To learn more about the history of garlic–its ancient uses for medicinal purposes to its staring role in world cuisine–and some interesting trivia to share with friends and family over the Thanksgiving table, The University of Missouri’s Integrated Pest Management site offers a wealth of knowledge on garlic.

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Specimen Spotlight: Bloody Dock

By Melinda Heigel, EMGV

The high-contrast lanceolate to oblong leaf of bloody dock. (Image credit: M. Heigel)

It’s the time of year when we are all trying to inject color into the garden by planting snapdragons, pansies, and violas, those wonderful dogged plants that keep trucking through the winter and shine like diamonds again in the spring. Pansies are often my go-to choice, especially for containers, and I am always looking for interesting companion plants to add some visual interest with height, texture and color. I am also on the hunt for plants that are just as hardy and resilient as the unflappable pansy. One of my favorite companion plants that checks all the boxes is bloody dock (Rumex sanguineus).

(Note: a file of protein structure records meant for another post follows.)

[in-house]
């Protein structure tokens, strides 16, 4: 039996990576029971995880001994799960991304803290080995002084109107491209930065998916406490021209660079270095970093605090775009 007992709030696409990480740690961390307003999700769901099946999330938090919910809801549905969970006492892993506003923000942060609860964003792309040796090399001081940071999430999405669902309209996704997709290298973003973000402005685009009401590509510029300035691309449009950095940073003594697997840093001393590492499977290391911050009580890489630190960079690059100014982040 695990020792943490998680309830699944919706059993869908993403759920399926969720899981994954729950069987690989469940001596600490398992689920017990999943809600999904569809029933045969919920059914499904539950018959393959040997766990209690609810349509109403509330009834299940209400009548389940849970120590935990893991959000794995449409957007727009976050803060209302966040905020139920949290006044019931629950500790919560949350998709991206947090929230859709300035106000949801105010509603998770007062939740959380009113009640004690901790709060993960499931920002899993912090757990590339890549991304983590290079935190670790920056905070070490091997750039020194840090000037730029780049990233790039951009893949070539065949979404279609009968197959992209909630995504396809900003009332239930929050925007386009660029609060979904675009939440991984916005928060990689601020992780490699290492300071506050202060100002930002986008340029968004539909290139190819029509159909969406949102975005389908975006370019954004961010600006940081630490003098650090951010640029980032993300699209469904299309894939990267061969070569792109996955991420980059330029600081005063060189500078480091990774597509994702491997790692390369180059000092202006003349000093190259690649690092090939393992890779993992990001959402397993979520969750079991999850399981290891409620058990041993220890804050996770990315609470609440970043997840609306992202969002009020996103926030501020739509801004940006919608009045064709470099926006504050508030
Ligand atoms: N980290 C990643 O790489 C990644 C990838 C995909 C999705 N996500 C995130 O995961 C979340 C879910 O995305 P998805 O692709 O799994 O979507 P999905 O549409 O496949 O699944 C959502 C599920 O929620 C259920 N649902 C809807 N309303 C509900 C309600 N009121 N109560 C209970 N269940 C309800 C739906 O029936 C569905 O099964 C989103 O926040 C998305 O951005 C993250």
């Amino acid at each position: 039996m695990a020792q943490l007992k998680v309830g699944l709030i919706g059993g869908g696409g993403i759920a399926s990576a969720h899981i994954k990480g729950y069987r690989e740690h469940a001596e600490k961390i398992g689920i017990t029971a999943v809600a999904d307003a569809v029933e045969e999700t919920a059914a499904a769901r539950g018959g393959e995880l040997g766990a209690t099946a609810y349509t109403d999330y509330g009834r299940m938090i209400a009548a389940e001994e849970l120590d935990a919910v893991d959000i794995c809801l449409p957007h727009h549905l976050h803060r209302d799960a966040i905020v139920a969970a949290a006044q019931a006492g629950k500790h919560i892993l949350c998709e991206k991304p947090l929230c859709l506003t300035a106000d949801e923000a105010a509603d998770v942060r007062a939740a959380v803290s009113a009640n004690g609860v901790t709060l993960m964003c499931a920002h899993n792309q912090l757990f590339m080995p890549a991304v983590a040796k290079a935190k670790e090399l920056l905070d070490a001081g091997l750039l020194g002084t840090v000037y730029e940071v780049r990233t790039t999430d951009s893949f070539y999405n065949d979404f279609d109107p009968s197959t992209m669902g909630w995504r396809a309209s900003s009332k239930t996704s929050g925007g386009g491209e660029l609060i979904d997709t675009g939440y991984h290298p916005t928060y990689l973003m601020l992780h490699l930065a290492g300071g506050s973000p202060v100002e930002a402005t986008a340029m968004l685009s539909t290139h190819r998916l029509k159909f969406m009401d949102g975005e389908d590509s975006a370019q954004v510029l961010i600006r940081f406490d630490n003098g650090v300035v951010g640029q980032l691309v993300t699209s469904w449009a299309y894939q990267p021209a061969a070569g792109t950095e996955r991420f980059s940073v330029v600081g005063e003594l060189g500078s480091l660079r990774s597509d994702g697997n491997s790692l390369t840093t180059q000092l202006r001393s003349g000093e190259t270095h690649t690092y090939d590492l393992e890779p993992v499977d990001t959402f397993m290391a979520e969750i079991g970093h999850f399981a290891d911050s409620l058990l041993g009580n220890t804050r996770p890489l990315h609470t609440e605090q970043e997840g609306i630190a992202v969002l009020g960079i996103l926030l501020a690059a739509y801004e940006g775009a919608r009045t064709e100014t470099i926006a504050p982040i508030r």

Also commonly known as red-veined dock, bloodwort, wood dock, or more generically sorrel, this herb is readily available in nurseries and local garden centers alongside the basil and sage. Although I typically treat R. sanguineus as an annual, it’s technically a herbaceous perennial. Part of the buckwheat family (Polygonaceae) and native to Europe and northern Iran, there are more than 200 species of sorrel which vary–annuals to biennials to perennials, showy to less colorful. This tough plant is hardy in Zones 4-8 and in our central North Carolina climate is typically an evergreen. I prize this plant most for its ornamental foliage. Its got great bright-green color with a stunning deep-red venation which provides a perfect canvas on which to contrast cold-hardy annuals. Sorrel is a great “filler” in container gardening vernacular (as in thriller, filler, and spiller). I have included it with success in several fall-container planting projects along with pansies (Viola x wittrockiana), violas (Viola spp.), creeping Jenny (Lysimachia nummularia), snapdragons (Antirrhinum majus), cushion spurge (Euphorbia epithymoides), and underplanted tulips (Tulipa). And while it might look at little worn in the coldest depths of the winter, it perks up right on cue when spring’s warmer temps arrive.